The increased Myc promoter activity following AGO1 depletion, and increased Myc mRNA abundance requiring RNA Pol II activity, led us to test whether AGO1 directly regulates Myc transcription. We therefore performed ChIP using the anti-AGO1 antibody followed by qPCR with amplicons flanking the Myc transcription start site (Fig. 7E). In wild-type larval tissues, significant AGO1 enrichment was observed in Myc regulatory regions compared with the mock-IP control, with highest enrichment observed at the transcription start site (Fig. 7F), suggesting that AGO1 normally inhibits Myc transcription through direct interaction with the Myc promoter.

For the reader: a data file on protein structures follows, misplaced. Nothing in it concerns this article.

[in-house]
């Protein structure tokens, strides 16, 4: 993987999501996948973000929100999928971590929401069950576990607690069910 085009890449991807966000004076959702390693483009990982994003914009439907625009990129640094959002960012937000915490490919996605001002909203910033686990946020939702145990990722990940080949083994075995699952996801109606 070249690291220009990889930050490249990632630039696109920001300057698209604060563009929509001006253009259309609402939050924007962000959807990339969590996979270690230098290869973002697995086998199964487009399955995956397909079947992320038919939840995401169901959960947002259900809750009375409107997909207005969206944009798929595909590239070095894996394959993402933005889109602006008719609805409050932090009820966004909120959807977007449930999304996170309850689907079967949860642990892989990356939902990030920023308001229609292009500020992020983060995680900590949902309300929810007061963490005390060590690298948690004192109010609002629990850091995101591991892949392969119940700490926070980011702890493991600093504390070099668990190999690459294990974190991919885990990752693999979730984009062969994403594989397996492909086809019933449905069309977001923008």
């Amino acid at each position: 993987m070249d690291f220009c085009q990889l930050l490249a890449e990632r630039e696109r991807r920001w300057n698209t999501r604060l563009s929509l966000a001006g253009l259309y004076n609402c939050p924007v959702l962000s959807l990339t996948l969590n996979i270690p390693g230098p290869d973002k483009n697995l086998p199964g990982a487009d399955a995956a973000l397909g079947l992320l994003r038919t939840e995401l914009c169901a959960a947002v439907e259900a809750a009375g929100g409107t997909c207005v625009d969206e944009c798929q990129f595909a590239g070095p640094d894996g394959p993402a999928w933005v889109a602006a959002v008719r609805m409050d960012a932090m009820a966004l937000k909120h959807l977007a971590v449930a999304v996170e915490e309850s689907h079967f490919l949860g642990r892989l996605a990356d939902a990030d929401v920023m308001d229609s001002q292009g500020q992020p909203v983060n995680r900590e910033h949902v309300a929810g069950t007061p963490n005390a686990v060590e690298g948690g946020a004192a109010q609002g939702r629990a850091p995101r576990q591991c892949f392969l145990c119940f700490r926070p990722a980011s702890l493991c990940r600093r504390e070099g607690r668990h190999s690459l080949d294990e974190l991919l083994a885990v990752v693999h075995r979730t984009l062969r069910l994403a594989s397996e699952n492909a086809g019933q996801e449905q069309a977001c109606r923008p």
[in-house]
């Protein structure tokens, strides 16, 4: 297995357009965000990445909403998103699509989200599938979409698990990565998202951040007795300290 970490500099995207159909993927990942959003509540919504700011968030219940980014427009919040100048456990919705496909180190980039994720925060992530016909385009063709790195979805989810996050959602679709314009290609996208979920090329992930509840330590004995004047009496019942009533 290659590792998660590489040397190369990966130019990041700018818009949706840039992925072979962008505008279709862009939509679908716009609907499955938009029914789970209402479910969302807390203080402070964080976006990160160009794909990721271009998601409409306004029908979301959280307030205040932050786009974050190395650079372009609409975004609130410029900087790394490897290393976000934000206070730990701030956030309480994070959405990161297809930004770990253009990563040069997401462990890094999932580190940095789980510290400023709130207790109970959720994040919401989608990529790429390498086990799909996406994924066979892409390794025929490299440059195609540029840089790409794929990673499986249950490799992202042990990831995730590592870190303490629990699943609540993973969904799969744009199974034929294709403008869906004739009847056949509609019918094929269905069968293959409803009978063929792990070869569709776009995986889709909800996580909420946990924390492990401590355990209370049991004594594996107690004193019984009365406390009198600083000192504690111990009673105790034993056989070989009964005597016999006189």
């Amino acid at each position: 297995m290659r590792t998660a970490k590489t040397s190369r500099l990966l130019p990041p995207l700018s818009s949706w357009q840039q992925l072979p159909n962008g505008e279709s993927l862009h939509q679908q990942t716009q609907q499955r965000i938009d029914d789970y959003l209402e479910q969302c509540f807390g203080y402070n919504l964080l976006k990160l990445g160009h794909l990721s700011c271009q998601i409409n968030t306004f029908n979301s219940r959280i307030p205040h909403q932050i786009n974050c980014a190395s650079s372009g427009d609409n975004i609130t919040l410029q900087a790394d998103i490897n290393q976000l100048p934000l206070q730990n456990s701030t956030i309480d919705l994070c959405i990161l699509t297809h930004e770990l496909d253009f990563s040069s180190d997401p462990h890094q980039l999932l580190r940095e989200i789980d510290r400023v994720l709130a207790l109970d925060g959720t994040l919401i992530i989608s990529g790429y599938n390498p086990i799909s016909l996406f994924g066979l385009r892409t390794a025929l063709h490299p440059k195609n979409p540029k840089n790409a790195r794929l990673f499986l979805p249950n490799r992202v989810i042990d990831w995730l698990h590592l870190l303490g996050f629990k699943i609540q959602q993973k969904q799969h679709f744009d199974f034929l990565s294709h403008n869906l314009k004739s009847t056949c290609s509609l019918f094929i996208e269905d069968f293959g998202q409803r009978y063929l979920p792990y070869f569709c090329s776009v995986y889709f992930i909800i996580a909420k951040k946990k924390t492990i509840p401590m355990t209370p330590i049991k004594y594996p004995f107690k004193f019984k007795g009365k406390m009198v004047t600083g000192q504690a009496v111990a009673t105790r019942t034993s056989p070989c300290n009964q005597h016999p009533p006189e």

Here, we demonstrate a novel role for AGO1 as a growth inhibitor in Drosophila. AGO1 depletion was sufficient to increase Myc (mRNA and protein) to drive ribosome biogenesis, nucleolar expansion and cell growth in a Myc and Psi-dependent manner. The increased Myc promoter activity in AGO1 knockdown wing discs, together with the α-amanitin-dependent increase in Myc pre-mRNA abundance, suggests that AGO1 represses Myc at the level of transcription. In accordance with the observed growth inhibitory capacity of AGO1, the increased Myc mRNA and protein abundance in AGO1 knockdown wings were associated with increased Myc function (i.e. activation of established Myc targets). Interestingly, although Psi co-knockdown only modestly decreased Myc mRNA levels in AGO1-depleted wings, Psi co-depletion strongly reduced expression of Myc targets. This observation suggests that Psi is not only required for Myc transcription (Guo et al., 2016) but may also be required for activation of Myc growth targets in the context of AGO1 depletion. Thus, future studies are required to determine whether Psi and Myc bind common targets and whether Psi is required for transcriptional activation of Myc target genes.